I was prompted by an article by the great Kiwi Co-operator, Ramsey Margolis, on how co-ops can tackle inequality to reflect on the deep connections that exist between ideas of co-operation and of equality.
Some might say that the concept of fairness is at odds with the complexity and apparent ungovernable dynamics of modern, open economies – there is little we can do and if there is unfairness, perhaps it will work out in the long run.
Co-operatives start from a different understanding and one that increasingly chimes with new research and evidence on human behaviour and social connectedness. We can make a difference. Fairness is about habits, as much as it is about dreams. It is about everyday life, as much as what someone in government (someone else) should do. In rather more dry, theoretical terms, it is about social norms of co-operation and reciprocity.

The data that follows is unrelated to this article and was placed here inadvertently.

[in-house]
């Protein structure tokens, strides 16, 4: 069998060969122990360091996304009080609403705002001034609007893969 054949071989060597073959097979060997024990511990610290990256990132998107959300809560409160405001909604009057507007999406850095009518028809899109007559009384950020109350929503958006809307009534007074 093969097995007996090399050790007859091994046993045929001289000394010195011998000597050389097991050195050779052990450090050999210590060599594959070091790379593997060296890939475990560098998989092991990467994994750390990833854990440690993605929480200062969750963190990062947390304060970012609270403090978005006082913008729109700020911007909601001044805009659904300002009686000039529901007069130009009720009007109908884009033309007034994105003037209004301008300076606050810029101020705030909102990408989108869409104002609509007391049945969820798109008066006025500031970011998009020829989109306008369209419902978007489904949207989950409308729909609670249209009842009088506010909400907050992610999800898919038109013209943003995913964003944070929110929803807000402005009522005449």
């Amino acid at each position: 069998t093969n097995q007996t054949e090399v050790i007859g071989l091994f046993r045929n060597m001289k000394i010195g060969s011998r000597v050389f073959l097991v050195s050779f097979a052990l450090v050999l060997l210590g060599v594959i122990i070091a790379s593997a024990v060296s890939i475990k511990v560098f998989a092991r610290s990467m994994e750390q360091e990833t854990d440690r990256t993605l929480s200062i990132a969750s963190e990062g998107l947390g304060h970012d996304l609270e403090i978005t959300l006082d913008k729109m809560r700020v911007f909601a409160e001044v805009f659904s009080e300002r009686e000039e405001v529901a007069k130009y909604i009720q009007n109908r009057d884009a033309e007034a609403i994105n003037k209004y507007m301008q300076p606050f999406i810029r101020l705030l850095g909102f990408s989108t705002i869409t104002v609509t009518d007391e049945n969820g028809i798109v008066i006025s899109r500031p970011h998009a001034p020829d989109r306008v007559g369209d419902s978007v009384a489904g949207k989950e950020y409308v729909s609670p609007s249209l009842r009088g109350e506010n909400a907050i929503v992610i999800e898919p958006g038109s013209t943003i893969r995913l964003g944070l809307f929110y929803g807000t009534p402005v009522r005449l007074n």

The truth must be that we are all more likely to co-operate if we believe others will behave fairly – and we are more likely to believe others will be fair to us, if we have collaborated with them before.
The more we take a long view of time, the more we are able to make a commitment to those around us.
Fairness, therefore, is the shadow of the future.